Monday, August 5, 2013

BBQ Sides: How to Make Hushpuppies and 10 Tips for Deep Frying

I love hushpuppies but there is one thing I don't understand about them.  How did they become associated with barbecue?

hushpuppies, hush puppies, how to make hushpuppies, deep frying tips
We made this batch to go with some BBQ chicken and smoked brisket.

I totally understand their presence at fish fries, it seems only natural since you already have the hot oil rolling.  But that isn't the case with BBQ.   I searched around and couldn't find any specific rationale.  Heck, I couldn't even primary documentation of the origin of the hushpuppy other than several anecdotes that appeared over and over in countless articles.

  • Run away slaves invented them to keep the dogs quiet as they slipped away.
  • Confederate soldiers used them to keep the dogs quiet being stealthy near Union camps
  • Hunters/trappers used them to keep the dogs quiet while cooking their bounty.
  • French nuns in New Orleans created them as croquettes de maize to keep the dogs quiet during mass (okay, I made up the mass part but the French nuns bit is found in several articles)
So I can't tell you WHY hushpuppies are often found on BBQ menus other than to guess that hushpuppies are a traditional Southern food and so is BBQ.  But who cares?  I love hushpuppies!

Alexis and I cooked about 9 different recipes this past weekend and this is the one we liked the best.  It is lighter and fluffier than the dense all corn meal versions.  I also like my corn bread and hushpuppies on the sweet side, hence the sugar.

hushpuppies, hush puppies, how to make hushpuppies, deep frying tips


Prep Time: 20 min
Cook Time: 30 min

Ingredients (28-32 hush puppies)
  • 1/2 cup yellow self-rising cornmeal
  • 1/2 cup white self-rising cornmeal
  • 1 3/4 cup self rising flour
  • 1/4 cup sugar
  • 1/2 tsp baking soda
  • 1/2 tsp salt
  • 1 cup buttermilk
  • 1 egg lightly beaten
  • 1/2 onion chopped
  • 1/4 c canned corn, chopped
  • 1/4 c red bell pepper, finely chopped
  • 2 Tbsp green onion, finely chopped
  1. Mix together the dry ingredients (first six) in a large bowl. Stir in the egg and buttermilk just until well blended. Stir in the veggies. Your mix should be enough that if you scoop out a spoonful and turn the spoon sideways, it will hold onto the spoon for a second before falling off. If not, add more flour in small amounts. Let sit for 30 minutes at room temperature before starting to cook.
  2. Preheat a deep fryer or deep pan filled with 2-3 inches of oil to 375f. Make sure the temp is in that range before cooking or you'll get oily, soggy-puppies instead of hush puppies.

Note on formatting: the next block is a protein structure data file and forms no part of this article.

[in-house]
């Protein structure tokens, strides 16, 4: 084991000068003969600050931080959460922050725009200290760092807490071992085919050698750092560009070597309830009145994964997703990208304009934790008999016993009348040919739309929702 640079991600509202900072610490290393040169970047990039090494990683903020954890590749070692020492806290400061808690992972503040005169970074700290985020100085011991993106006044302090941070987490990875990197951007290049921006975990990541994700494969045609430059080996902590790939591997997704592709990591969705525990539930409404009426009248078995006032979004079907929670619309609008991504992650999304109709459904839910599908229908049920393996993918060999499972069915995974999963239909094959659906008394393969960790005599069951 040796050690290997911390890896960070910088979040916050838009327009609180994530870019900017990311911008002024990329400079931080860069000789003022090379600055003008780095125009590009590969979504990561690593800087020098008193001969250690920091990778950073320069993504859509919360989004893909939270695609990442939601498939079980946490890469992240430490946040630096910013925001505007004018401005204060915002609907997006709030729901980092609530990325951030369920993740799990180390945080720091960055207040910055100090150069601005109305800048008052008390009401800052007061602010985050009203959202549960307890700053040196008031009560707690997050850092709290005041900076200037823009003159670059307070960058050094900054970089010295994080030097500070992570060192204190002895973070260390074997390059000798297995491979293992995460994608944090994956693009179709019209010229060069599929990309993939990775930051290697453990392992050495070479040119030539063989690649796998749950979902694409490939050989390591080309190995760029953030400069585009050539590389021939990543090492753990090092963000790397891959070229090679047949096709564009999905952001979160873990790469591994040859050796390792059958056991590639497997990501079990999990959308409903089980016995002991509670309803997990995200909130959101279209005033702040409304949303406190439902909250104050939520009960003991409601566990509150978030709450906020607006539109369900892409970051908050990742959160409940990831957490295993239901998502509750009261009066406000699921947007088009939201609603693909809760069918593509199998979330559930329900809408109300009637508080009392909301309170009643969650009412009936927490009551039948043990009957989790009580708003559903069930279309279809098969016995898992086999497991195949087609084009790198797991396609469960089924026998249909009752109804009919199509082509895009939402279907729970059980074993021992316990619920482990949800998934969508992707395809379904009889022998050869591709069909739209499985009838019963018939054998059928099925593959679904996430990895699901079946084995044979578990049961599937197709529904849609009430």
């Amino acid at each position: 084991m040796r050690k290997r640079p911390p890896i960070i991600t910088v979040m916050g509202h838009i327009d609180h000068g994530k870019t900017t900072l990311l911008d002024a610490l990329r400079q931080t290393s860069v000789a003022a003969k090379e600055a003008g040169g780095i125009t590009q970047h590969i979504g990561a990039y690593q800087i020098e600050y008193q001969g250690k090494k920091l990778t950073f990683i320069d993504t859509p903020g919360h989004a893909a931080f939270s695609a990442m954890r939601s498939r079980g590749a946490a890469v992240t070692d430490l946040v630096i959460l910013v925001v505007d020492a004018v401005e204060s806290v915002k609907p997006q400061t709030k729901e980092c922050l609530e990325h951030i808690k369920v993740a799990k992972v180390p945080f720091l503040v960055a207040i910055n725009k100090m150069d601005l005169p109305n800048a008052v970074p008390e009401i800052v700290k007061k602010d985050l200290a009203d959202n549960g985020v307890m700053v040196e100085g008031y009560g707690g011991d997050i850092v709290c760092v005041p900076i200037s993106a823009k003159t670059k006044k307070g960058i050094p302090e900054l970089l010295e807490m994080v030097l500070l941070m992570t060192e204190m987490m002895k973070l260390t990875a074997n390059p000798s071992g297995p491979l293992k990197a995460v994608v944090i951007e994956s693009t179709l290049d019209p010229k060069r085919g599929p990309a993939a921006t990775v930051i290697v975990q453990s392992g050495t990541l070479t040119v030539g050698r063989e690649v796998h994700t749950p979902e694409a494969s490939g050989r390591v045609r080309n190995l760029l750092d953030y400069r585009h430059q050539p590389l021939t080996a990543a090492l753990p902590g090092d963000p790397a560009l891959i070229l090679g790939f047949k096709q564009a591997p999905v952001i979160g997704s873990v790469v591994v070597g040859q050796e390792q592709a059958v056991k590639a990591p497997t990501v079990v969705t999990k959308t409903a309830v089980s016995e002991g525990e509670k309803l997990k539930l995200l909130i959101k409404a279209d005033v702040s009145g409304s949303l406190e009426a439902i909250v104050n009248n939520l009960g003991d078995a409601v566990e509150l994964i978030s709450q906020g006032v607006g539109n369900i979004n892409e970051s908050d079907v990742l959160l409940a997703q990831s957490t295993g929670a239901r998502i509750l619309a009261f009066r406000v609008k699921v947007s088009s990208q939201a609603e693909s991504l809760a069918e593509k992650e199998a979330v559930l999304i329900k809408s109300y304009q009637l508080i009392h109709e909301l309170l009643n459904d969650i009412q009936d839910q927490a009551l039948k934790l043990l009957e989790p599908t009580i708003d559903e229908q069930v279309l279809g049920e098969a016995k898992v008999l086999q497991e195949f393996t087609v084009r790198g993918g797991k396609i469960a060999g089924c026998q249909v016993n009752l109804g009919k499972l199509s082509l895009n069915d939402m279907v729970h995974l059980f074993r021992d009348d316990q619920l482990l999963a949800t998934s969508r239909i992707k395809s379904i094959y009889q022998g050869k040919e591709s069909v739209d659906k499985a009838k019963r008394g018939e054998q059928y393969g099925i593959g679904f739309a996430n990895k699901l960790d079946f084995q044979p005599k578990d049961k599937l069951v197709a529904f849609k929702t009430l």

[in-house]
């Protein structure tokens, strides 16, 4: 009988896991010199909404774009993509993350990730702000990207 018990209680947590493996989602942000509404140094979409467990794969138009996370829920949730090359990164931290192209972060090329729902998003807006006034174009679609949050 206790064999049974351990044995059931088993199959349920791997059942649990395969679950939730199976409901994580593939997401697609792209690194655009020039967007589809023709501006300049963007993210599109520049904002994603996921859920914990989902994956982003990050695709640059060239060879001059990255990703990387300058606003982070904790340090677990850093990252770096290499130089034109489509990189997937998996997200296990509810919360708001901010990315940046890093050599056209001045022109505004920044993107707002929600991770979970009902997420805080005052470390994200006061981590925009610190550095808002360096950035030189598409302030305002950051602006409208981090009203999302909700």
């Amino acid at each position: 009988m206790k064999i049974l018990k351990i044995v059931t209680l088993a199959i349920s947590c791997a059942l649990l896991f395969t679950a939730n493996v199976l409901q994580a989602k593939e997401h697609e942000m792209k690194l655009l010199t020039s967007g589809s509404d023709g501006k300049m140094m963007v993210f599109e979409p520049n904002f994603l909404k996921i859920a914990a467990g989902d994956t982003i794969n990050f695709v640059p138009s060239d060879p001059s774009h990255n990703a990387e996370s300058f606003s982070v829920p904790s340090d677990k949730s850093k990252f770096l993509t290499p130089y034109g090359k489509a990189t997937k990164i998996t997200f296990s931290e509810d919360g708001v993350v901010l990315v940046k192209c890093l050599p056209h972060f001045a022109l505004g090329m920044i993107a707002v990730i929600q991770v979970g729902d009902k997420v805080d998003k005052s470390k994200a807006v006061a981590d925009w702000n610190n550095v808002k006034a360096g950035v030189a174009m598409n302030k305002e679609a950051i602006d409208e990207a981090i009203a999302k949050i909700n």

3. Lightly oil a tablespoon or ice cream scoop. Scoop a ball and drop the batter into the hot oil. Use another spoon to help get it off if sticking. Cook in batches for 2-3 minutes until golden brown on all sides. 
  4. Use a wire mesh spider or slotted spoon to remove to a raised rack. Season with salt, keep warm in a 200f oven and repeat.
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 Excuse the bad lighting.  I HATE the smell of fried foods so we use the deep fryer in the garage on a work bench.  That way the whole house doesn't smell like oil for the next 24 hours.

brisket, bge brisket, grill dome brisket, craycort brisket
Gratuitous brisket shot.  It looked good but I wasn't thrilled with it.  It was a little peppery and texture wasn't as tender as I like.  I've had 3 REALLY good briskets in a row, this one broke that chain.

hushpuppies, hush puppies, how to make hushpuppies, deep frying tips

10 Tips For Deep Frying  
[Source - my notes from Rouxbe Online Cooking School's class on Deep Frying]
  • As a general rule, temp should be 350 to 375f. 
  • Monitor your oil temps while cooking.  If it gets too cool, you'll have oily food.  If it gets too hot, your exterior will be done but the interior still  raw or doughy.  
  • Add food in small batches to avoid your temperature dropping.
  • To tell if oil is read, drop in a cube of bread.  It should turn golden in 1 minute.
  • Use metal or heat proof tools and be careful as they can heat up during cooking.
  • Watch your oil level limits in fryers and never fill a pan more than 1/2 full.  If you overflow the oil when adding food, you could start a fire.
  • You can tell when many fried foods are done by the golden color.
  • You can also tell when many fried foods are done because they will float when done.  
  • Season the fried foods immediately after cooking (between batches, don't wait until they are all done).
  • Use a raised rack and don't stack the cooking items while hot, the crust will get soggy. 
Programming Note:  The Shed
Check out Food Network's newest show, The Shed, as they follow the antics of the Orrison family and the ShedHead nation.  I had the opportunity to spend time with Brad and his dad Craig at the Kingsford Invitational last year and then the whole family at Memphis in May this year.  They really are as funny and wild as they appear in this show, it's not an act.  
Craig and I at the Anhueser Busch Brewery in St Louis in 2012.
Tune in on Mondays starting tonight at 10pm Eastern on the Food Network.